The 2021 Srixon Z-STAR XV updates are also iterative and a wee bit different from the Z-STAR’s. First off, Srixon isn’t changing the cover thickness on the XV. It remains at 0.5 millimeters. Instead, Srixon is updating the inner core composition for, you guessed it, better ball speed.

“The inner core material is more resilient,” says Brunski. “It’s a higher COR-type material and is helping to drive an incremental increase in ball speed and distance.”

For the record Brunski did, in fact, emphasize incremental.

Specifically, the new FastLayer inner core is soft in the center but firms up towards the outside. The mid-layer has also been firmed up just a tad but the overall compression for the 2021 Z-STAR XV is unchanged at 102.

Dimple Do-Overs

Both Srixon Z-STAR balls are getting an updated dimple pattern. It’s still 338 dimples—the same as previous editions—but the dimples are a little deeper.

“That’s to fine-tune ball flight,” says Brunksi. “It’ll produce a little bit lower ball flight. That’s based on Tour feedback and will produce a bit more consistency in windy conditions.”

Srixon balls do have a reputation for performing well in the wind.

“I’ll get a text whenever a Srixon player is at the top of the leader board,” says Brunski. “Someone will text me and say ‘hey, it’s windy our there. Our players are doing well.’  That happens pretty much every year.”

While the Z-STAR, which scored well in MyGolfSpy’s Ball Lab last fall, is being made in Japan, Brunksi says the XV’s are being made in both Japan and Indonesia (Srixon’s Q-STAR Tour which scored poorly in our Ball Lab is also made in the Indonesia plant). He also affirmed what’s generally known in the ball biz: making a four-piece ball is significantly more difficult than making a three-piece ball.

“I can’t put a number on it but it’s definitely more difficult,” he says. “We were as shocked as anybody seeing some of the results you guys (MyGolfSpy) had in your recent studies. But from an X-ray standpoint, a destructive testing standpoint, we are committed to best-in-class quality. And we have the same machinery and same quality practices in both factories.”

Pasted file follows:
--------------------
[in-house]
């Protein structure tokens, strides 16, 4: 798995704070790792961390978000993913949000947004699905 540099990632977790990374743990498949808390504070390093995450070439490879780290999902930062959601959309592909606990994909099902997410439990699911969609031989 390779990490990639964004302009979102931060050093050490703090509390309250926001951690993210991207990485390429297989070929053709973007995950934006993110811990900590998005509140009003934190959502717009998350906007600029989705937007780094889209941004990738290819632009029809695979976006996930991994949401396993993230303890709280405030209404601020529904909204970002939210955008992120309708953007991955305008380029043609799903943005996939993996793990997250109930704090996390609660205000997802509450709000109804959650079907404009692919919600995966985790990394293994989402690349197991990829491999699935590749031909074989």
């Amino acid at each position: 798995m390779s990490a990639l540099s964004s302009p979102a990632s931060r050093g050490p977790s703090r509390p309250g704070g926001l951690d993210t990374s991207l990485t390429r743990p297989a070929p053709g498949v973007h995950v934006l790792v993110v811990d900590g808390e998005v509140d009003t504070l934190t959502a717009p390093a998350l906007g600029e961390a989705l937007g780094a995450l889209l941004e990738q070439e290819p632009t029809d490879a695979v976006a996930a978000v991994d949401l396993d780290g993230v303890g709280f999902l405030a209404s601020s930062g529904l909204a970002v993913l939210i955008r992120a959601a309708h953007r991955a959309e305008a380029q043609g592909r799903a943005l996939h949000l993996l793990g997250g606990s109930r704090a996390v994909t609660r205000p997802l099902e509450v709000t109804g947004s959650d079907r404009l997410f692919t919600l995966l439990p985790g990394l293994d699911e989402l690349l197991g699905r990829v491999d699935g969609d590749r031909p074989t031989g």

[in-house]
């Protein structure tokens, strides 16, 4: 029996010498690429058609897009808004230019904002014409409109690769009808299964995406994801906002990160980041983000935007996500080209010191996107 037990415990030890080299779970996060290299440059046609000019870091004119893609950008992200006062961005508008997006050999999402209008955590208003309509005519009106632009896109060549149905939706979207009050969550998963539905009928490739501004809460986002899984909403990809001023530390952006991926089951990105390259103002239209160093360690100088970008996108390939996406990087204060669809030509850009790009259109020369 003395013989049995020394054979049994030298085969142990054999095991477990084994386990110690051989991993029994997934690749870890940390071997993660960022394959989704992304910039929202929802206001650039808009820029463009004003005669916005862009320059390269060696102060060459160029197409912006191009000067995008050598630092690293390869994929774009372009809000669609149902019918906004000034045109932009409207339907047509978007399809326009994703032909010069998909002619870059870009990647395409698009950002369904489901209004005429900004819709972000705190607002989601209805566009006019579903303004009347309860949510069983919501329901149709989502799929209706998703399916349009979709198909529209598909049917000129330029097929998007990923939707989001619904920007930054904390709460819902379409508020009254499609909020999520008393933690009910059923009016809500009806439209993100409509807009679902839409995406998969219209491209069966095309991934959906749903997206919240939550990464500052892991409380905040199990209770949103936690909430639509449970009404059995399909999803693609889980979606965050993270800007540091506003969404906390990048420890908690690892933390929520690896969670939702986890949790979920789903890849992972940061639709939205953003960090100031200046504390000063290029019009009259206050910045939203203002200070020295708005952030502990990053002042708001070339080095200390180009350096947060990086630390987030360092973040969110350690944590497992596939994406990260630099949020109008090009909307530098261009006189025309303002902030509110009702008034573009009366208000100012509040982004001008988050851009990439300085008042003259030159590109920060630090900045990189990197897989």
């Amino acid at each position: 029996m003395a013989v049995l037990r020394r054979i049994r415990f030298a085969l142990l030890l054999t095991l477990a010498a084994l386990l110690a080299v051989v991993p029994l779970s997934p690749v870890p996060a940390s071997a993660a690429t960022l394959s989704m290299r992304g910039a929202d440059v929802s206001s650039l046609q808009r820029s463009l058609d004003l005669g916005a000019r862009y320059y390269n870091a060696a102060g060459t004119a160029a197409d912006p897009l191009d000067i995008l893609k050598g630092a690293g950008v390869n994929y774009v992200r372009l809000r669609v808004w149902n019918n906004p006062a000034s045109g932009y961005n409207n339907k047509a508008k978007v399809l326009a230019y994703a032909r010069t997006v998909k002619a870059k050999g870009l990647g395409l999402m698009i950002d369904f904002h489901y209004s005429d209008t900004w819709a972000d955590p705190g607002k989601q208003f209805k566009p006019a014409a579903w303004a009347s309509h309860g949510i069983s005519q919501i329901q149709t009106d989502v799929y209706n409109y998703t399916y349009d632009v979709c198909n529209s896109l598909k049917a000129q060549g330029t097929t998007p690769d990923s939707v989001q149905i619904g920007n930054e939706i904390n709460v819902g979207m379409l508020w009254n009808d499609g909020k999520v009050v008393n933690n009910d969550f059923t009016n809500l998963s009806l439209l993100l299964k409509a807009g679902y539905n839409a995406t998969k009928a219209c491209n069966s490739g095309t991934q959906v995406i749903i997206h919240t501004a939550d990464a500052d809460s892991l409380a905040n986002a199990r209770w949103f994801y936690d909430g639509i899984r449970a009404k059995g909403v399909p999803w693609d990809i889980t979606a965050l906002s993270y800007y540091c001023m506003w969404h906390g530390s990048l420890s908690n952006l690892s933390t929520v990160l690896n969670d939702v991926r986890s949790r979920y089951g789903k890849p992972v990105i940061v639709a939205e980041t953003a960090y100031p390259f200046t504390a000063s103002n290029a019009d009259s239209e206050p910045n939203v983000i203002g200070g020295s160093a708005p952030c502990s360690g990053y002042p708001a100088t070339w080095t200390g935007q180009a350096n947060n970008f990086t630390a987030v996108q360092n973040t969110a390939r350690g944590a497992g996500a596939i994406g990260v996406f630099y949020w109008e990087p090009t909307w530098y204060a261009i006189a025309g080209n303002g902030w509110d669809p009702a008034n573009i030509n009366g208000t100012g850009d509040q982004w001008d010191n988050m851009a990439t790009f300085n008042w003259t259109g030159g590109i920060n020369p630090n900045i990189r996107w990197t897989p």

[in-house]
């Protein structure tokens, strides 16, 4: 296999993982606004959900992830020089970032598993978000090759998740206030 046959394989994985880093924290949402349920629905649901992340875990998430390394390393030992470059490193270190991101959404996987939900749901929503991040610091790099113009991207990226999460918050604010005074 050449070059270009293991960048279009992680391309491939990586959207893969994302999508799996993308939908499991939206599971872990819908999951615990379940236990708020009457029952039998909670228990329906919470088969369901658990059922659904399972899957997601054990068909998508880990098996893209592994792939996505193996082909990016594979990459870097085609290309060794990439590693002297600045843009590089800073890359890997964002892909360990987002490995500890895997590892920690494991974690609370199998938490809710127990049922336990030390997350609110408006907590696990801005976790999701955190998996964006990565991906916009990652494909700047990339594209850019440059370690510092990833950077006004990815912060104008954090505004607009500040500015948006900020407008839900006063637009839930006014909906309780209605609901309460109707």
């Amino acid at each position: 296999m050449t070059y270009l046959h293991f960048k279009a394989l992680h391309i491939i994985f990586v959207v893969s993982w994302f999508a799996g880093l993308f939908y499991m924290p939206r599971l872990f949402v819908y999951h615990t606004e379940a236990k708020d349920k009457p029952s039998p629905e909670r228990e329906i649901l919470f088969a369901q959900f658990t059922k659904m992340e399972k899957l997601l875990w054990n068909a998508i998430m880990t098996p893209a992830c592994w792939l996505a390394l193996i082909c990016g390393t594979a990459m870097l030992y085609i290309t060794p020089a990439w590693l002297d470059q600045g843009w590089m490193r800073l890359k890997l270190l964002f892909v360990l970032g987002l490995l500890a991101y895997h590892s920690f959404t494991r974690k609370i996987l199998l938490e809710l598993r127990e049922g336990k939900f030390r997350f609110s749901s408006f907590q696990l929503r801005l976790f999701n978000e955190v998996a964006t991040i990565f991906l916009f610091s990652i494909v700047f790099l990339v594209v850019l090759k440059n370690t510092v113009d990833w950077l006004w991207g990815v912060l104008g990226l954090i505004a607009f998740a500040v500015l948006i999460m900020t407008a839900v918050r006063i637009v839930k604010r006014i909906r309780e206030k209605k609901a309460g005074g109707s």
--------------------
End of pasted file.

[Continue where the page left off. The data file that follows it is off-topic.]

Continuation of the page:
Both Srixon Z-STARs are getting updated SpinSkin coating as well. It’s an ultra-thin extra layer of urethane with a cross-linked molecular structure calls Slide-Ring Material or SeRM. The coating adds durability to both balls and helps increase friction and spin on chips and pitches.

Srixon Z-STAR and Z-STAR XV: Specs, Price and Availability

As mentioned, the three-piece Srixon Z-STAR is the softer model, coming in at 90 compression. Srixon categorizes the Z-STAR as a mid-launch ball with the highest greenside spin and low driver spin.

The four-piece Srixon Z-STAR XV is the firmer of the two (102 compression). Srixon says it’s mid-high launch and not quite as spinny around the green as the Z-STAR but still low spinning off the driver.

One other update for 2021, which matters neither a jot nor a tittle when it comes to performance, is Srixon’s new packaging. The new boxes are much cleaner looking which should help shelf appeal at retail.

Speaking of retail, the new Srixon Z-STAR balls are getting a bit of a price hike. For years, Srixon had been selling the Z-STARS for a relative bargain (for Tour-level balls) at $39.99 a dozen. This year, the price is bumping up to $42.99. Scream bloody murder if you like but it’s still less than what Bridgestone, TaylorMade, Callaway and Titleist charge for their Tour balls.

Both balls will be available Pure White and Tour Yellow. They’ll hit retail Feb. 26.